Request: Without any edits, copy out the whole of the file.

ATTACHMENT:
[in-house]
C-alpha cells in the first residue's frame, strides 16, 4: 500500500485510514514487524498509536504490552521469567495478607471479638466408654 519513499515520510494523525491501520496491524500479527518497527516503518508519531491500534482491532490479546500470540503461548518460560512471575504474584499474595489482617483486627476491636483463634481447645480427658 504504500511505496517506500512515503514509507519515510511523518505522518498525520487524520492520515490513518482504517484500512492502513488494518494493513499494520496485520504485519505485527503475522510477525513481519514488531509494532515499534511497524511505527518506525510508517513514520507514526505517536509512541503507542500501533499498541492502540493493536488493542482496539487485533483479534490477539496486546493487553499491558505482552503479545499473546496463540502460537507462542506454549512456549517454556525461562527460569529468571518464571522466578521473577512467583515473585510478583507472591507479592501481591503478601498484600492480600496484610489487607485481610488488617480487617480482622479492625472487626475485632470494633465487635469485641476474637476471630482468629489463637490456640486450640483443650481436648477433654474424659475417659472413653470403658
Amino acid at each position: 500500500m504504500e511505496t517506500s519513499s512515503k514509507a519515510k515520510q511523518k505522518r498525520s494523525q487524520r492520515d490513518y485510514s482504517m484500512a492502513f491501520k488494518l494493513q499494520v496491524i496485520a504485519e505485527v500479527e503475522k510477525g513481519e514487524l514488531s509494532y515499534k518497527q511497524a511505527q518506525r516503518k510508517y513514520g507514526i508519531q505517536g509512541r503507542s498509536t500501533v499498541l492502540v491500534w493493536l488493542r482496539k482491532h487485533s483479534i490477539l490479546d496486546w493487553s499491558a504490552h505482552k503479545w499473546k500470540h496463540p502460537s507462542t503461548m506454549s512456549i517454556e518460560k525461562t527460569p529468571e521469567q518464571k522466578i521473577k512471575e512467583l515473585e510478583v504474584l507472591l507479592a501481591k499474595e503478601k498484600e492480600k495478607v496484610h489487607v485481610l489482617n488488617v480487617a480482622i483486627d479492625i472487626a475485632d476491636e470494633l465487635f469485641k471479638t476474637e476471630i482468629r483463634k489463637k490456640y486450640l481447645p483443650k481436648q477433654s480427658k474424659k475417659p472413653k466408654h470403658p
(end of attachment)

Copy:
[in-house]
C-alpha cells in the first residue's frame, strides 16, 4: 500500500485510514514487524498509536504490552521469567495478607471479638466408654 519513499515520510494523525491501520496491524500479527518497527516503518508519531491500534482491532490479546500470540503461548518460560512471575504474584499474595489482617483486627476491636483463634481447645480427658 504504500511505496517506500512515503514509507519515510511523518505522518498525520487524520492520515490513518482504517484500512492502513488494518494493513499494520496485520504485519505485527503475522510477525513481519514488531509494532515499534511497524511505527518506525510508517513514520507514526505517536509512541503507542500501533499498541492502540493493536488493542482496539487485533483479534490477539496486546493487553499491558505482552503479545499473546496463540502460537507462542506454549512456549517454556525461562527460569529468571518464571522466578521473577512467583515473585510478583507472591507479592501481591503478601498484600492480600496484610489487607485481610488488617480487617480482622479492625472487626475485632470494633465487635469485641476474637476471630482468629489463637490456640486450640483443650481436648477433654474424659475417659472413653470403658
Amino acid at each position: 500500500m504504500e511505496t517506500s519513499s512515503k514509507a519515510k515520510q511523518k505522518r498525520s494523525q487524520r492520515d490513518y485510514s482504517m484500512a492502513f491501520k488494518l494493513q499494520v496491524i496485520a504485519e505485527v500479527e503475522k510477525g513481519e514487524l514488531s509494532y515499534k518497527q511497524a511505527q518506525r516503518k510508517y513514520g507514526i508519531q505517536g509512541r503507542s498509536t500501533v499498541l492502540v491500534w493493536l488493542r482496539k482491532h487485533s483479534i490477539l490479546d496486546w493487553s499491558a504490552h505482552k503479545w499473546k500470540h496463540p502460537s507462542t503461548m506454549s512456549i517454556e518460560k525461562t527460569p529468571e521469567q518464571k522466578i521473577k512471575e512467583l515473585e510478583v504474584l507472591l507479592a501481591k499474595e503478601k498484600e492480600k495478607v496484610h489487607v485481610l489482617n488488617v480487617a480482622i483486627d479492625i472487626a475485632d476491636e470494633l465487635f469485641k471479638t476474637e476471630i482468629r483463634k489463637k490456640y486450640l481447645p483443650k481436648q477433654s480427658k474424659k475417659p472413653k466408654h470403658p